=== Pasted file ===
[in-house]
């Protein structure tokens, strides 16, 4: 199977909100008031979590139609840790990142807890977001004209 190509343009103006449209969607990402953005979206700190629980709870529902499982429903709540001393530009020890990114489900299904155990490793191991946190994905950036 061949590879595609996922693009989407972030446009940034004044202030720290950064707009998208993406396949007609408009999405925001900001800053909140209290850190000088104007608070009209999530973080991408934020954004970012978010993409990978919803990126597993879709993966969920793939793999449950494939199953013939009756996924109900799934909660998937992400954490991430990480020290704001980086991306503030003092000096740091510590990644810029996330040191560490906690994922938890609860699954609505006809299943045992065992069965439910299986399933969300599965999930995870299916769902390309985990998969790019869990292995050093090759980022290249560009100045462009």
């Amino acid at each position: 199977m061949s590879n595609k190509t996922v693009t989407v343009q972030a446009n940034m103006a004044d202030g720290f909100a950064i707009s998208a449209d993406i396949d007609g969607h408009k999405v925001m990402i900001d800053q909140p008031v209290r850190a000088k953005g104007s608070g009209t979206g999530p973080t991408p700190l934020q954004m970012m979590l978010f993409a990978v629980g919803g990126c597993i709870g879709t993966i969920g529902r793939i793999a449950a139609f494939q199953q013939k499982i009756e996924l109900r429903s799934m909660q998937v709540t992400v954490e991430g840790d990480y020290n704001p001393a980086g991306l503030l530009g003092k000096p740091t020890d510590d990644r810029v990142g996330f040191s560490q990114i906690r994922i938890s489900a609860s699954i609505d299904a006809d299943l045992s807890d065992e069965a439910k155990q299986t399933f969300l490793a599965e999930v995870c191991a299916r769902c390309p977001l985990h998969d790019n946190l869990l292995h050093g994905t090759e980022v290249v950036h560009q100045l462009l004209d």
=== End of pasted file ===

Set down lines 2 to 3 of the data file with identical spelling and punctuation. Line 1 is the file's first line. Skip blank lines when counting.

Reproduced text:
């Protein structure tokens, strides 16, 4: 199977909100008031979590139609840790990142807890977001004209 190509343009103006449209969607990402953005979206700190629980709870529902499982429903709540001393530009020890990114489900299904155990490793191991946190994905950036 061949590879595609996922693009989407972030446009940034004044202030720290950064707009998208993406396949007609408009999405925001900001800053909140209290850190000088104007608070009209999530973080991408934020954004970012978010993409990978919803990126597993879709993966969920793939793999449950494939199953013939009756996924109900799934909660998937992400954490991430990480020290704001980086991306503030003092000096740091510590990644810029996330040191560490906690994922938890609860699954609505006809299943045992065992069965439910299986399933969300599965999930995870299916769902390309985990998969790019869990292995050093090759980022290249560009100045462009």
């Amino acid at each position: 199977m061949s590879n595609k190509t996922v693009t989407v343009q972030a446009n940034m103006a004044d202030g720290f909100a950064i707009s998208a449209d993406i396949d007609g969607h408009k999405v925001m990402i900001d800053q909140p008031v209290r850190a000088k953005g104007s608070g009209t979206g999530p973080t991408p700190l934020q954004m970012m979590l978010f993409a990978v629980g919803g990126c597993i709870g879709t993966i969920g529902r793939i793999a449950a139609f494939q199953q013939k499982i009756e996924l109900r429903s799934m909660q998937v709540t992400v954490e991430g840790d990480y020290n704001p001393a980086g991306l503030l530009g003092k000096p740091t020890d510590d990644r810029v990142g996330f040191s560490q990114i906690r994922i938890s489900a609860s699954i609505d299904a006809d299943l045992s807890d065992e069965a439910k155990q299986t399933f969300l490793a599965e999930v995870c191991a299916r769902c390309p977001l985990h998969d790019n946190l869990l292995h050093g994905t090759e980022v290249v950036h560009q100045l462009l004209d």